Vietnamese architect wins gold at ARCASIA Awards

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A Vietnamese architecture and his Japanese teammate won the golden prize at an annual awards show held by the Architects Regional Council Asia (ARCASIA) on Friday.

Vo Trong Nghia and Nishizawa Shunri won the top prize in the Public Amenity Resort Building category for their Binh Duong Bamboo Dome design a 30-feet high structure they built for the Gió và Nưá»›c (wind and water) café in Binh Duong Province.

The bamboo frame at the café allows daylight to stream inside but does not let the area get too hot. Most of the structure is built from local materials.

"Like many other Vietnamese structures, it is covered by a local bush plant, which evokes African-esque aesthetics. And contrary to what you might think about building with natural, local materials, the end result is not "homemade" looking at all and is actually rather streamlined and majestic," Nghia said.

Nghia, who studied architecture in Japan, spent his childhood at a small village in central Vietnam and he said that inspired him to use the common plant to build the structure.

"We used bamboo and cane and such materials for everything from farming tools to cooking utensils, it was all woven together," he said.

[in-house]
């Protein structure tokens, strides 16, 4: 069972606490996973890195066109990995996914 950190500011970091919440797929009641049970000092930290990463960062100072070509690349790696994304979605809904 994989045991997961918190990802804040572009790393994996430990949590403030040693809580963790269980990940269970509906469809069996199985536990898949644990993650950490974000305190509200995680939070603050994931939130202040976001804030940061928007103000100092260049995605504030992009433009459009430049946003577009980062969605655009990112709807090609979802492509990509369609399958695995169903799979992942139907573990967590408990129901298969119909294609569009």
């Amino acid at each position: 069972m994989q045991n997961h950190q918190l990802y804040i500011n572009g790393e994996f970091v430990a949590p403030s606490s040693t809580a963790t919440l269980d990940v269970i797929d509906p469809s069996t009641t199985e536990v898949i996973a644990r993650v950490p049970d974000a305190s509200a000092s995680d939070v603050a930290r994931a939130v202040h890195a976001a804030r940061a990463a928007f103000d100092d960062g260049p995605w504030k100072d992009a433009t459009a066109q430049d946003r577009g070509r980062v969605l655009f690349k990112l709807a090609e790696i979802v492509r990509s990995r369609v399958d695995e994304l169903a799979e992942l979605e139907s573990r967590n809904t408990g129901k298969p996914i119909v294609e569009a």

The Bamboo Dome is the only of six designs submitted by Vietnamese architects to win at the competition, which was held in Da Nang City during ARCASIA's 32nd meeting and 16th Forum.

A total of 132 designs were sent to the event from architects from 17 member countries/territories, including Bangladesh, India, Indonesia, South Korea, Hong Kong, Nepal, Macau, Malaysia, Tibet, Japan, Pakistan, Philippines, Sri Lanka, Singapore, Chinese, Thailand and Vietnam.

The ARCASIA Award for Architecture, given every two years, is aimed at acknowledging exemplary work done by architects working in Asia.

It encourages "the sustenance of the Asia spirit, the development and improvement of the Asian built environment and enhancement of the awareness of the role of architecture and architects in the socio-economic and cultural life of Asian countries," according to the organization's website.

Also, it "aims to demonstrate that good architecture is a major component of the positive influence on the human environment, and that physical development in Asia need not be in disharmony with the cultural values, national identity or the natural environment of developing countries in Asia," said a statement on the website.

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